I love it when this happens.
I made a mistake here earlier today, and within just a few hours, I am able to correct it. So what you are about to read here has been thoroughly rewritten to reflect the latest thinking.
Earlier I misidentified what looked like a too gracile mandible (relative to the other skull parts) on the pterosaur, Sercipterus (Figs. 1-3), as a tibia and fibula. Here is the illustration in which I made the mistake (Fig. 1). And made a further mistake by calling out the original interpretation as an error.
At the time I overlooked the left mandible. It’s easy to do. There’s not much that makes it look like a mandible. The back half is all that is preserved. The left mandible appears to be a little deeper, which it needs to be according to phylogenetic bracketing.
This is the key.
Allthough the fossil had been thoroughly stirred during preservation so that nothing is where it was in the living pterosaur, there are two bones that are indeed in their original configuration: the two posterior mandibles (Fig. 2, in pink). How can this be??
Restoration of the missing parts clears up all the confusion.
When you extend the lines of the posterior mandible, the anterior portion becomes plainly visible. Now we have a mandible that is the proper length for the skull parts (actually it elongates the earlier restoration of the skull and suggests a larger antorbital fenestra than in other dorygnathids, Fig. 3). And now the narrow mandible makes sense because it is not preserved in lateral view.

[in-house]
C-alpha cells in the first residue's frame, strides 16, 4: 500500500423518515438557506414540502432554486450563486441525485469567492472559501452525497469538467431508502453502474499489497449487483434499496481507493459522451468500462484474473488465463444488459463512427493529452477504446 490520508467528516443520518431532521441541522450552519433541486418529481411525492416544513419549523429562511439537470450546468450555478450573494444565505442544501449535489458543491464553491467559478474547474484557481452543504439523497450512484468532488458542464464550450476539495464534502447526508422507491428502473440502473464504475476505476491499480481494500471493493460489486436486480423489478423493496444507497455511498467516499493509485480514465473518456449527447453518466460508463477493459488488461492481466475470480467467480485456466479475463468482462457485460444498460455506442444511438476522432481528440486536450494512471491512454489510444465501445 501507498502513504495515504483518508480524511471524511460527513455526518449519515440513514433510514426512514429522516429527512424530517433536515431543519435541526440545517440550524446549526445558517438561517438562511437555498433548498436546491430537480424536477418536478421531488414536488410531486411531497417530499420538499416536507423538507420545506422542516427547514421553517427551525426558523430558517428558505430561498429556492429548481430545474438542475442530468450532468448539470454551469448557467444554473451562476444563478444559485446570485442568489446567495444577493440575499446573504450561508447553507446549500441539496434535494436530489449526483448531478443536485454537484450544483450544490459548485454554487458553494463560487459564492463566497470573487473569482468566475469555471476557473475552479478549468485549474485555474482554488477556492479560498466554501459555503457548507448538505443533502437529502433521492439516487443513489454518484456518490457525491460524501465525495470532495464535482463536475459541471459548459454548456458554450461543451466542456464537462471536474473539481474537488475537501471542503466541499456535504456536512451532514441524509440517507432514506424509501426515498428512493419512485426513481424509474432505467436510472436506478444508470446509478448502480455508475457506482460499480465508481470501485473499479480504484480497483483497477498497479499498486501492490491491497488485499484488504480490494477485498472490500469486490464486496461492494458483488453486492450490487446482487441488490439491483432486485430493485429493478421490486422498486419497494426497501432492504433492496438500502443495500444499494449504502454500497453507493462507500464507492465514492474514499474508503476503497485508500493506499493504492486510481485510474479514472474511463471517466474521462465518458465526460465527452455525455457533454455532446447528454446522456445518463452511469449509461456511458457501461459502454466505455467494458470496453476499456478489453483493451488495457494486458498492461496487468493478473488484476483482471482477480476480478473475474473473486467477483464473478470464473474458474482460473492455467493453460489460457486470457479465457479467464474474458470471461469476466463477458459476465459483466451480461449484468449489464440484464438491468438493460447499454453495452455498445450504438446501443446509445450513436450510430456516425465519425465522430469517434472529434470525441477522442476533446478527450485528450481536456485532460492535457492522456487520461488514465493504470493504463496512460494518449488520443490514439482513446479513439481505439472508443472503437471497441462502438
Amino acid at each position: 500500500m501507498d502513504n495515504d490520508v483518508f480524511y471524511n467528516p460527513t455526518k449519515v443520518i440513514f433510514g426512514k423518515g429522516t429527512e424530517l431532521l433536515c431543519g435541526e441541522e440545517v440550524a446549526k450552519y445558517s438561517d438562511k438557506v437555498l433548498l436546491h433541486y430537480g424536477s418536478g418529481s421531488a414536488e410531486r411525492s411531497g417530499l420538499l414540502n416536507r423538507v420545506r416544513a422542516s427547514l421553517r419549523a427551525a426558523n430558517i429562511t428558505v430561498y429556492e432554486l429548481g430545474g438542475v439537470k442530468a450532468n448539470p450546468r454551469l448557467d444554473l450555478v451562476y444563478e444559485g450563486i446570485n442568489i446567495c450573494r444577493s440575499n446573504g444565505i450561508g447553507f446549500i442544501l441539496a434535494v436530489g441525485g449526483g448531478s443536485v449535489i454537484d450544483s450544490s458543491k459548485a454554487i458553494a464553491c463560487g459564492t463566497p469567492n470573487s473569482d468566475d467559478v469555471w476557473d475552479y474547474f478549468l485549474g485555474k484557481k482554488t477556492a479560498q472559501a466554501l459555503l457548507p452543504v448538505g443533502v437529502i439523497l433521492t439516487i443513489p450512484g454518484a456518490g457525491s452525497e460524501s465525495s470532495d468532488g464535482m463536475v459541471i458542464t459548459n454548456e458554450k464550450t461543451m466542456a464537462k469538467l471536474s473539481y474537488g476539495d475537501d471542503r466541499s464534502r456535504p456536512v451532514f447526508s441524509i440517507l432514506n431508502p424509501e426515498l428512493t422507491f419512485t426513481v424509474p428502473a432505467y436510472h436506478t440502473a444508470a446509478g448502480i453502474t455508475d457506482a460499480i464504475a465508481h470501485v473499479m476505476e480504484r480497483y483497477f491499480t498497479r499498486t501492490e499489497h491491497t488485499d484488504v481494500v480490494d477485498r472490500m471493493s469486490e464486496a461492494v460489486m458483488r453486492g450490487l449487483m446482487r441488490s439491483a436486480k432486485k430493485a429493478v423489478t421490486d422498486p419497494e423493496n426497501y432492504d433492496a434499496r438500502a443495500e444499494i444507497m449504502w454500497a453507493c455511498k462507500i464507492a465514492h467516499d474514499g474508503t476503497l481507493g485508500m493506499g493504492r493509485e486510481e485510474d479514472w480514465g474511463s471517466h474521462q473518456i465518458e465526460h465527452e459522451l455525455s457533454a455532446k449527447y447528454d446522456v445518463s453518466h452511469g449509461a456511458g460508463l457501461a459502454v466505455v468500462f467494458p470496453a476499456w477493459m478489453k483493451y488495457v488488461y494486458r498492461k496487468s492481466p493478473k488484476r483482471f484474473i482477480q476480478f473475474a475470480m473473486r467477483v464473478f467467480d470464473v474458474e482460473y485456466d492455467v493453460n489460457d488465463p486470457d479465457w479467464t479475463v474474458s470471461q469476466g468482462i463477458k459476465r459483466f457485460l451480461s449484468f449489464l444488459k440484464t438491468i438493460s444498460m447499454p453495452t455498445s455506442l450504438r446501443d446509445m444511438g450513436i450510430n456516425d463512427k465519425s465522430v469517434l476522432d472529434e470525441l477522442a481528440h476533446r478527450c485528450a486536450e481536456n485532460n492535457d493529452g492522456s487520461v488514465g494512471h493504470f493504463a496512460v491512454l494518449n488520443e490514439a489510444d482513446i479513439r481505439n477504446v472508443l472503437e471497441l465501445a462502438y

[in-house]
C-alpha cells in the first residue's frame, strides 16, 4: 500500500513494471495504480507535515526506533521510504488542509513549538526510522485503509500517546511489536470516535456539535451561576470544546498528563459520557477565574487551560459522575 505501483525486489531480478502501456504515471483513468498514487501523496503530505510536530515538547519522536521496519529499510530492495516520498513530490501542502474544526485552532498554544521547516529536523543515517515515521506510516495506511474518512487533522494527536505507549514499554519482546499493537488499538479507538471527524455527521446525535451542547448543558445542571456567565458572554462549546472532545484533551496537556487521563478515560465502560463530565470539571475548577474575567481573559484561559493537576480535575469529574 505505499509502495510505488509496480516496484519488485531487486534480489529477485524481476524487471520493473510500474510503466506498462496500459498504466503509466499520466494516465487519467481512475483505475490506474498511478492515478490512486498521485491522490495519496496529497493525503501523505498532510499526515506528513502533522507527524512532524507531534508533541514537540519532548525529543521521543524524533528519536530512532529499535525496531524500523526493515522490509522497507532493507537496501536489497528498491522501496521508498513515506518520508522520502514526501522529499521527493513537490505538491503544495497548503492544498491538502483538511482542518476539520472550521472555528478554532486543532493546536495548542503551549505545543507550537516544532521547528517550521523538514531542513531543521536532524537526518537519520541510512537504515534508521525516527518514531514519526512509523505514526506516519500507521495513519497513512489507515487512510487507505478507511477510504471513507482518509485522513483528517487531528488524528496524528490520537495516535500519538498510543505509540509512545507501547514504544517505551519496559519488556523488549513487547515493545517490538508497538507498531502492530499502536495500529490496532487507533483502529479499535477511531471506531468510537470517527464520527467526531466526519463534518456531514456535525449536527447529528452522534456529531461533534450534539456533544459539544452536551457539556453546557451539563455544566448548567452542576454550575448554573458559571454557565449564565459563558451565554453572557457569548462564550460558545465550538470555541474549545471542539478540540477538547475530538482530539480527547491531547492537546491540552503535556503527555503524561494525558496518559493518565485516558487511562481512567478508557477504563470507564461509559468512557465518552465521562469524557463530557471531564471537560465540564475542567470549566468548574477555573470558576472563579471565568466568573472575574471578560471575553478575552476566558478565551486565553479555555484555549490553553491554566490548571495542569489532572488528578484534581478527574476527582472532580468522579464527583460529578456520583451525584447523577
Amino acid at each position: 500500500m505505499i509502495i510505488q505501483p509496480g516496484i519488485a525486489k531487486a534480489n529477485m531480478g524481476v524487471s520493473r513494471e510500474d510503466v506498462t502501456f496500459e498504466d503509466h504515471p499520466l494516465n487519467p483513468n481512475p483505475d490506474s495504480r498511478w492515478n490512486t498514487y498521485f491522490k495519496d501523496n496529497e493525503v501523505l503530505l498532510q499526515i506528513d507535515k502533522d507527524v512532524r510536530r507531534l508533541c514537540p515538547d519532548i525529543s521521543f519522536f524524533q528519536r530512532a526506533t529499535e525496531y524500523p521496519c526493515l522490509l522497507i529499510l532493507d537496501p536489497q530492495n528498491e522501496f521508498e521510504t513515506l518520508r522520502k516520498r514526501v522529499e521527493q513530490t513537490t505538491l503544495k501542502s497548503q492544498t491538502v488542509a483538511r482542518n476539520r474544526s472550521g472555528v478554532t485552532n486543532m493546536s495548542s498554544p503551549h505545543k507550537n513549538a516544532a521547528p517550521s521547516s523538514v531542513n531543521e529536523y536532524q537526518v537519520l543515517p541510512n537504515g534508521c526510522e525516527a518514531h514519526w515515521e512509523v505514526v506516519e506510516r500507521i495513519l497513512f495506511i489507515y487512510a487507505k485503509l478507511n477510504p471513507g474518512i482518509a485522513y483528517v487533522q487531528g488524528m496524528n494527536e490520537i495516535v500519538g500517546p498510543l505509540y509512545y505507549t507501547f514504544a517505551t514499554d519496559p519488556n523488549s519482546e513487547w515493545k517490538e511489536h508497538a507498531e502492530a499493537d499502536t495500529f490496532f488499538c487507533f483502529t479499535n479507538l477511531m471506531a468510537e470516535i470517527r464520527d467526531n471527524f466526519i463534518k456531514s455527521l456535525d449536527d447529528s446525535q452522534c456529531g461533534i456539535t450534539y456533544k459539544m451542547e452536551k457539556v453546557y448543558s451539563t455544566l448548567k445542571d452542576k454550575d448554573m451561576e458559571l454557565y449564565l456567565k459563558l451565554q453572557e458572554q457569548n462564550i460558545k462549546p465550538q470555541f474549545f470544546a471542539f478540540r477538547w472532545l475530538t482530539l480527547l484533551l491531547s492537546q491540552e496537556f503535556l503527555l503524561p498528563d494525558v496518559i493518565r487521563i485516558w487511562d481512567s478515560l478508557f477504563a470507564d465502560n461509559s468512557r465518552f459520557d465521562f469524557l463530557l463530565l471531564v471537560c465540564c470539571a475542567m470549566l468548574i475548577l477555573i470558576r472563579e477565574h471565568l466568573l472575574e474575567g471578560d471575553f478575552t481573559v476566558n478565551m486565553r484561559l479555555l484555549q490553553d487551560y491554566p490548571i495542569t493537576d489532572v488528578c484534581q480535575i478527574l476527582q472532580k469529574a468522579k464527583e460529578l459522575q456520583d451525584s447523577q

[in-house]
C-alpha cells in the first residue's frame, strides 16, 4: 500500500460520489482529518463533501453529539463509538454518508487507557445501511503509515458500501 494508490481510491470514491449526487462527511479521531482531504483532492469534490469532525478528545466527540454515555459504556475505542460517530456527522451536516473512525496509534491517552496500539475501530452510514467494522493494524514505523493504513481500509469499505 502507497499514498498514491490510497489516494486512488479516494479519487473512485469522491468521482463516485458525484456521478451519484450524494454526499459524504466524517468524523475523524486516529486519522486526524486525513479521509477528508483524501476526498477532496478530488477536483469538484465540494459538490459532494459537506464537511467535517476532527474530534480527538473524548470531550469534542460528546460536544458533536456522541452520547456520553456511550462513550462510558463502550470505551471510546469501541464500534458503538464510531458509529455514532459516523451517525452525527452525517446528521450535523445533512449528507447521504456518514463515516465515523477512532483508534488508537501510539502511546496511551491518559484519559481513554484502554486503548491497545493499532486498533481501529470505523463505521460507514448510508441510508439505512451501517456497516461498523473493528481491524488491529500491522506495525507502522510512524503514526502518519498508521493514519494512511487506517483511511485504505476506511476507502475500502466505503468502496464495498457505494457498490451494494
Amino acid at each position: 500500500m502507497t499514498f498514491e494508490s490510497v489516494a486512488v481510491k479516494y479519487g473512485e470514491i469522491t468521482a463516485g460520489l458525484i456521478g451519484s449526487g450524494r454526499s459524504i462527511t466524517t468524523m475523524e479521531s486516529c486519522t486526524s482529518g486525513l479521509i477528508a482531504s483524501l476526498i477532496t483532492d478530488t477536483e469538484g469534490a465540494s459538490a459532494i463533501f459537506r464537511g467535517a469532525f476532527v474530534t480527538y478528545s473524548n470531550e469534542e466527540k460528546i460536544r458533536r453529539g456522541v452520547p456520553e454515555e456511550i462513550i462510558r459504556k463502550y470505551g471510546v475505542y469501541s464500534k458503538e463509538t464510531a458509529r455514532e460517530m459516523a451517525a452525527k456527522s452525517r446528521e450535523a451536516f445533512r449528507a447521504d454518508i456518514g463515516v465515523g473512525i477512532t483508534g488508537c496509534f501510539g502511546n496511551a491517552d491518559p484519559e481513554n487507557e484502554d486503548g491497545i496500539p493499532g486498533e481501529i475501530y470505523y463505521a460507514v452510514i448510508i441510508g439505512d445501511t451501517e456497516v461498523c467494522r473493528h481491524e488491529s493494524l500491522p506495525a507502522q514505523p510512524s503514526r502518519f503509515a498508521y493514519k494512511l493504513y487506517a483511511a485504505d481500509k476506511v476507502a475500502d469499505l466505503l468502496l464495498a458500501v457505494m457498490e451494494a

Colleague [name deleted] was kind enough to drop a note on this (see below) that prompted a review of the situation. Later Mike wrote, “Sometimes it is better to trust people who have spent many hours with the specimen in front of them and read the descriptions.”
That’s a common notion,
but that’s not the thought you should take-away from this exercise.
Science doesn’t work on trust.
It works on testing. Having never seen a mandible preserved edge-on in the matrix, without obvious alveoli and too gracile for the skull, I sought another explanation for the questionable portion of the fossil. The tibia/fibula seemed to be a good fit.
But I was wrong. The mandible was not preserved edge-on, but flattened along its widest dimensions, like most fossils are. Then the anterior half of the fused mandible was lost leaving the posterior parts edge-on. Now it makes sense.
It would have helped if the above restoration was made prior to publication. I’m sure you can see how well it illustrates the situation here. Making mistakes is one way to shed new light on a problem. I never would have arrived at this solution and explanation had I merely trusted the original authors.
When something doesn’t make sense, keep working on it until it does makes sense.
It’s a process. And I’m always glad to accept any help that is offered. Getting it right is the ultimate goal.
Andres B, Clark JM and Xing X 2010. A new rhamphorhynchid pterosaur from the Upper Jurassic of Xinjiang, China, and the phylogenetic relationships of basal pterosaurs, Journal of Vertebrate Paleontology 30: (1) 163-187.